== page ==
The Maine Millennial: Doing the Job in Dog Days Post COVID

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There hasn’t been a great deal of silver lining on the COVID-19 pandemic, but the rise in animal adoptions is definitely one of them. As more people work from home and may be boosted by the isolation of quarantine, people are adopting pets from animal shelters with such intensity that demand actually exceeds supply. Knowing anything about domestic dog and cat breeding cycles you know is an impressive feat.

But with the rise in adoptions, there can also be spikes in returns and surrenders. It will lead to a lot of clickbait-y internet articles and mean Supreme Court comments and judgment levels. And that’s what I want to talk about. For many pet owners like me, our pets are family members. If you have previously said goodbye to a shelter, you may have spent a lot of time and effort (and money) helping your pet recover from their previous traumatic life experiences. Giving up a pet can be almost inconceivable.

As I write this, my dog ​​Janey is sitting at my feet. She shivers and gasps with fear because a spring thunderstorm is rolling through the area. Like many dogs, she is terrified of thunderstorms. But being with me seems to make it a bit safer. During our first thunderstorm together, she spent the entire time under a chair in the kitchen, shaking uncontrollably. She is not in a cave of her own right now, which means emotional progress for her.

I was Janey’s second attempt at adoption. Janey was adopted pretty quickly when she got into the Greater Portland Animal Refuge League (the Sheraton of Shelters) because she is utterly adorable. However, the wonderful retired gentleman who adopted her quickly realized that she had very high energy levels. (If she’s nervous, Janey freezes and avoids moving. I suspect that’s how she got the shelter staff to believe she was a calm dog.)

Also, immediately after her adoption, she jumped out of a car window and was on the run for two days, which made her a flight risk. So he reluctantly took her back to the shelter, where I found her shortly after, and the rest is history. (Herstory?) His brave and loving decision made me my best friend. I will always be grateful for that.

When I was growing up, my family got all of our pets from shelters, with the exception of Jazzy. Jazzy was a cute American Eskimo dog, and it was from a friend of a friend who moved and couldn’t have a dog in the new place.

Our beloved old dog Marvin, adopted by the Kennebec Valley Humane Society, was found on the streets of Augusta at the height of the 2009 financial crisis, well fed, friendly and collarless. We suspect it was purposely put on the street because shelters may refuse to hand over owners when they are at full capacity, but they are legally required to take in strays. Marvin was a big boy and ate a lot of food. He also had Lyme disease, which was expensive to treat. Was he ruthlessly abandoned, or was someone trying to make sure he found his way to safe shelter?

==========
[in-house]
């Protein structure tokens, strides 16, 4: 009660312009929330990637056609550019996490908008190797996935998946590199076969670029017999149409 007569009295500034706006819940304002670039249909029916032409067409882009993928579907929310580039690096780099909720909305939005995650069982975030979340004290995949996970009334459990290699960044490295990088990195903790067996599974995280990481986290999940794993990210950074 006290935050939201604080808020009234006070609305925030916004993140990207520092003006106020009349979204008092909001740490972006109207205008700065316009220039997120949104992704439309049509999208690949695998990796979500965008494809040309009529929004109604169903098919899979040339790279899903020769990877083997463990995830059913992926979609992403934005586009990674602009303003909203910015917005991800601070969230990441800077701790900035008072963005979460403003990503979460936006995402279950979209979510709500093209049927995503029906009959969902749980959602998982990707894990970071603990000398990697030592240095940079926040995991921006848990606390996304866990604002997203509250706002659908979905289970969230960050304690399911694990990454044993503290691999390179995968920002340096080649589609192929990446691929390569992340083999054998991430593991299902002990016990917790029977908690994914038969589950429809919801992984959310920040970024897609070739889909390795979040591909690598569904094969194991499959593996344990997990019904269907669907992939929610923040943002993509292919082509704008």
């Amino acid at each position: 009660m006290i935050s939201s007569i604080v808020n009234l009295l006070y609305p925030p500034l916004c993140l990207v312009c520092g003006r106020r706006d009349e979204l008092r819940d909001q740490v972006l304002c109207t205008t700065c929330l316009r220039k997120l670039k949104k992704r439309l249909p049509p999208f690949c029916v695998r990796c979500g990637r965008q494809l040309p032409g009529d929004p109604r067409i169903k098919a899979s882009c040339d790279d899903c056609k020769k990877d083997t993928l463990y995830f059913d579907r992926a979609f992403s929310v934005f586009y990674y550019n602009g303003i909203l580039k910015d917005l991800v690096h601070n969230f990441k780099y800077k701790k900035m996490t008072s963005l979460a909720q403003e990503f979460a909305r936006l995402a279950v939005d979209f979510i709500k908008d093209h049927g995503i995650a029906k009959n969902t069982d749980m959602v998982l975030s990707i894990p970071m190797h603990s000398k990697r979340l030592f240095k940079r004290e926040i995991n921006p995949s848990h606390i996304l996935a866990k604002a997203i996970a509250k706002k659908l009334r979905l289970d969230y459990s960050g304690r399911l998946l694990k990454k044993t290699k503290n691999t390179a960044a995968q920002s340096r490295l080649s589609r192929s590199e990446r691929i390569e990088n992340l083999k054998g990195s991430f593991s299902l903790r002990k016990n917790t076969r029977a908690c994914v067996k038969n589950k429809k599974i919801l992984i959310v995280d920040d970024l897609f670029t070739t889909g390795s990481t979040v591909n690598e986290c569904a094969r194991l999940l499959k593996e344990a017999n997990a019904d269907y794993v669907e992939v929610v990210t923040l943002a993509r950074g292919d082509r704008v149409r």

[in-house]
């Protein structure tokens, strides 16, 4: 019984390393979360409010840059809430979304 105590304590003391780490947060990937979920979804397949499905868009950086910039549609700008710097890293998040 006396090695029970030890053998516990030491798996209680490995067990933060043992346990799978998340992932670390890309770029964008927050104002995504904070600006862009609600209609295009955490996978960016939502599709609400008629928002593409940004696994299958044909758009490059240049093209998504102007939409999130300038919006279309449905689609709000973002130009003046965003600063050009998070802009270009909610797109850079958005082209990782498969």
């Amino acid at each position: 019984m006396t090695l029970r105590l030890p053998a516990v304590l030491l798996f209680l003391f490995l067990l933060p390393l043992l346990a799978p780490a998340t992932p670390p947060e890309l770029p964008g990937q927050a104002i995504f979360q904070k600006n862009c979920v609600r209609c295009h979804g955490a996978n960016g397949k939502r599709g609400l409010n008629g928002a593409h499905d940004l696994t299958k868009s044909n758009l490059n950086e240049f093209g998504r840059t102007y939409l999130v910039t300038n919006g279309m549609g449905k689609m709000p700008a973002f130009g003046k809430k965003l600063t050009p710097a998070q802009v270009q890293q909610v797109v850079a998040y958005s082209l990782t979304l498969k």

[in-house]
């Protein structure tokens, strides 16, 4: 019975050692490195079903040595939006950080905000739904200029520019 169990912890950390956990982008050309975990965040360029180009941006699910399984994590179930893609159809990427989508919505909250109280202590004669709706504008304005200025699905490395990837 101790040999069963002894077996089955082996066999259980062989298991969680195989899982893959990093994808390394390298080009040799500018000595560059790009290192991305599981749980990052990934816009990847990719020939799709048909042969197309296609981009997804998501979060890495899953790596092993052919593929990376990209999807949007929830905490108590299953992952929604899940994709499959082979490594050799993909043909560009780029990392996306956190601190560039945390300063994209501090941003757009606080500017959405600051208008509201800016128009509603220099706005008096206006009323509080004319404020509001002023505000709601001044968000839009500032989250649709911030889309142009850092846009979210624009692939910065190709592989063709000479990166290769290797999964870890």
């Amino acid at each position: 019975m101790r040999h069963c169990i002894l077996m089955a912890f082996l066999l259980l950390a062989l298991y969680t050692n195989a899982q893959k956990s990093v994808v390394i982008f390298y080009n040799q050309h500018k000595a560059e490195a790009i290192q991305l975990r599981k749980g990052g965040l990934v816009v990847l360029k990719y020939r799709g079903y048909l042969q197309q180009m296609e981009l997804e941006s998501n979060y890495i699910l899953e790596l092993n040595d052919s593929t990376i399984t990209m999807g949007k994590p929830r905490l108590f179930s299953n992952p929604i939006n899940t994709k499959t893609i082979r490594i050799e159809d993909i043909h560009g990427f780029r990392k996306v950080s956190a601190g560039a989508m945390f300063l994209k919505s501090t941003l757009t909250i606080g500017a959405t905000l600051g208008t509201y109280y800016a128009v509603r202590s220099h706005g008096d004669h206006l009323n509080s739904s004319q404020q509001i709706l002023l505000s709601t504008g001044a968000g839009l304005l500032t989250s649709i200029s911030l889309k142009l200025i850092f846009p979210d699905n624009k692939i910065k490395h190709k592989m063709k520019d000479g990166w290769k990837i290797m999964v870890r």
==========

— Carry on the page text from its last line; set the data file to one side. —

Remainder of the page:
Are there people who don’t know how much work a dog does before they get one? For sure. (Protip: If you’re worried about not being home all day, get an adult cat. They love nothing more than being alone to take a nap.)

Do some people see animals as property rather than living beings? Yeah, apparently. But sometimes life happens; sad things cannot be anyone’s fault. Finances can change. Sometimes you have to move and the new landlord doesn’t allow dogs. Perhaps you have a child who develops allergies. If you’ve made this decision carefully and don’t send your pet to a shelter (which doesn’t exist in Maine), you deserve mercy and understanding. And luckily, there will always be people like me who will adopt the crazy people who might need a few shots before they find their home forever.

Pets are members of our family, that’s true. But families change. Spouses divorce; Children move out. In my experience, most people try to do the right things and we should show grace to people who make difficult choices. Perhaps it is not the choice you or I would have made; but maybe we were just lucky enough not to be confronted with these particular decisions at all.

Victoria Hugo-Vidal is a millennium in Maine. She can be contacted at:
[email protected]
Twitter: Main millennial


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